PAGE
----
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Book of the Month: George Ade’s Fables in Slang

Book of the Month, Events, Guest Posts, Rare Books

Fables in Slang by George AdeIn addition to the over 7,000 linear feet of archival collections made available for study at the University of Houston Special Collections, we are also proud to offer over 100,000 rare and antique books for use in our reading room. Each month we highlight a text from our collections and what makes it so special.  This month’s selection is contributed by Library Specialist for Liaison Services and Curator for the new Unique Holdings brown bag lecture series, Kristine Greive.

George Ade’s Fables in Slang is a collection of satirical fables with titles like “The Fable of the Martyr who Liked the Job” and “The Fable of the Professor who Wanted to be Alone.”  Originally published in a Chicago newspaper, these tales mock all the personality types of late nineteenth century America. Even better, the fables are thoroughly illustrated in a bold, exaggerated style, and each ends with a sarcastic moral. In “The Fable of the Man who Didn’t Care for Story-Books,” for example, a man decides that contemporary literature is “all a mockery,” describing all the literature he has read and found lacking. The story concludes with the moral that “Only the more Rugged Mortals should attempt to Keep Up on Current Literature.”

All A Mockery

“All A Mockery,” from George Ade’s Fables in Slang, illustrated by Clyde J. Newman.

Read a few of Ade’s fables and you’ll join a group of admirers that stretches back over a hundred years. Ade was enormously popular in the early twentieth century; in fact, the advertisement for his other books in the back of Fables in Slang asserts that “Mr. Ade’s books are too well known to require comment here.” He had influential fans, too: Taft held his first presidential campaign rally at Ade’s home, and Theodore Dreiser so admired Ade’s gift for description he even lifted a passage from his fables for use in the original edition of Sister Carrie. In his book on Ade, Lee Coyle locates a passage in the letters of Sir Walter Alexander Raleigh calling Ade “the greatest living American writer, ” an assertion that, while controversial even then, illustrates the name recognition Ade enjoyed in his time. He may not be as well known today, but Ade is forever being rediscovered, with periodic new editions of his works.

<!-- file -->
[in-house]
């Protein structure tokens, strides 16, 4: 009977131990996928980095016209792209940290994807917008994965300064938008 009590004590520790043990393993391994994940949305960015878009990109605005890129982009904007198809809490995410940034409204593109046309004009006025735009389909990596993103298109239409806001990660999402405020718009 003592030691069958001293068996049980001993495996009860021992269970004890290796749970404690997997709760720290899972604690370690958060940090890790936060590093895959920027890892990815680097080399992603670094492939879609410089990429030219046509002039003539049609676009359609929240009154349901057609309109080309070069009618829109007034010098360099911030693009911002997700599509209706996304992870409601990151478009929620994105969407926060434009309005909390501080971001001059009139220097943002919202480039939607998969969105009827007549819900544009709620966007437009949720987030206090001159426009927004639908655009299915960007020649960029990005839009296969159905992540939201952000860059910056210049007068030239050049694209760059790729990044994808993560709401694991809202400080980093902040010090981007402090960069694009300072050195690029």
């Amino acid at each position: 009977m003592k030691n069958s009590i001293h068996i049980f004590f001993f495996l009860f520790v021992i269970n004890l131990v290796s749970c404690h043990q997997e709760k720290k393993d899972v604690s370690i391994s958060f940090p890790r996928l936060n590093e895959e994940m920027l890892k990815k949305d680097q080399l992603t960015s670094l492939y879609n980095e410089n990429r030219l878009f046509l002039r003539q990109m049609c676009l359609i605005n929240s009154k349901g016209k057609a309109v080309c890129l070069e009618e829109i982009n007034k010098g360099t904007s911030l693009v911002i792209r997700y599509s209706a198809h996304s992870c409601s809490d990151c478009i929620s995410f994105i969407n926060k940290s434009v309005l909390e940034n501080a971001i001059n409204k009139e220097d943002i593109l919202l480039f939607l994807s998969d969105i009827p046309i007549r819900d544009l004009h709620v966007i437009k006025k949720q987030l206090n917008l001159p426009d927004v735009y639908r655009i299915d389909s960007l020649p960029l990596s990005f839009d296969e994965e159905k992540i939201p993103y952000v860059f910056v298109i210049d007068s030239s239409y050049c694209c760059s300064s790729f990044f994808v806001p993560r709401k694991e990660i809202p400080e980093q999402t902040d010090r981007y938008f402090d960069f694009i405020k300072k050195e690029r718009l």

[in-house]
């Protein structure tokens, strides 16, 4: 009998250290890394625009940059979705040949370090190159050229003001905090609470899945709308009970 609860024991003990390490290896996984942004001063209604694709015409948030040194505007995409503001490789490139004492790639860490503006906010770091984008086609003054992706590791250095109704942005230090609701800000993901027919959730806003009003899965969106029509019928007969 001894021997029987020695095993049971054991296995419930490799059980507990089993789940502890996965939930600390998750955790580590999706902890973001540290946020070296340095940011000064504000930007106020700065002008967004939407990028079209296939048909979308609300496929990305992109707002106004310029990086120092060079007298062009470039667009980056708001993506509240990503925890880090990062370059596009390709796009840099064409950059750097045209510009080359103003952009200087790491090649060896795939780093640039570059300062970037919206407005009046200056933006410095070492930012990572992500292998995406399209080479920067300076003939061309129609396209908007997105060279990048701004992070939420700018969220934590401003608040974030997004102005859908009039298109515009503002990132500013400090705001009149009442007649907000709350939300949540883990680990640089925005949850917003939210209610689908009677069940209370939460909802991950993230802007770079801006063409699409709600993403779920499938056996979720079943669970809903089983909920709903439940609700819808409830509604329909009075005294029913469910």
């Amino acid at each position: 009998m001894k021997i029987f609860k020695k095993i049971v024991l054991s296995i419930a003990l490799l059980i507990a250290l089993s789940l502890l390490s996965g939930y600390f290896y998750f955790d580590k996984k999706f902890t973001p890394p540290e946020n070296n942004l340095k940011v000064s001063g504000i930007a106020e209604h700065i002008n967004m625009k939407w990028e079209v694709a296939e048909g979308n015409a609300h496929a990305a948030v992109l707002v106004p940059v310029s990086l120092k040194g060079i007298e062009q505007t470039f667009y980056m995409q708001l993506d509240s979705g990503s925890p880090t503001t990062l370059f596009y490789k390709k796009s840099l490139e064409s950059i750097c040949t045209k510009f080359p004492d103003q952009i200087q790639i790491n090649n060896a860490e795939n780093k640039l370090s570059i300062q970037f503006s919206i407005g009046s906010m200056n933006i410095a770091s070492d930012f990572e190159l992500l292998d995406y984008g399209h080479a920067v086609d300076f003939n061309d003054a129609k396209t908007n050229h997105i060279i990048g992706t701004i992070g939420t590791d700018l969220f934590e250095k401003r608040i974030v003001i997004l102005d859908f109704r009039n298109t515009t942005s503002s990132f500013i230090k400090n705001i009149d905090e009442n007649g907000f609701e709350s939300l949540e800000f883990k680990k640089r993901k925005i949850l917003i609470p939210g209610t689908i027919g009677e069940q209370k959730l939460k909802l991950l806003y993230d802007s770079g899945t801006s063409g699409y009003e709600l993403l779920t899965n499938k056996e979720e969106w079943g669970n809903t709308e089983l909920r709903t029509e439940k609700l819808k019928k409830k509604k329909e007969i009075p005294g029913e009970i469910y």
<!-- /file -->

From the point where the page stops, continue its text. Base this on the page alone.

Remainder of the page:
Fables in Slang was also recently discussed in The Last Untapped Resource in Houston, the first brown bag lecture in the Unique Holdings series highlighting rare books in our collection. The next event is April 22 and will feature life science books, ranging from centuries old illustrations of mythological animals to contemporary fine press books. In the meantime, why not come to the Special Collections Reading Room and read some fables? Just ask for call number PS1006.A6 F3 1900.

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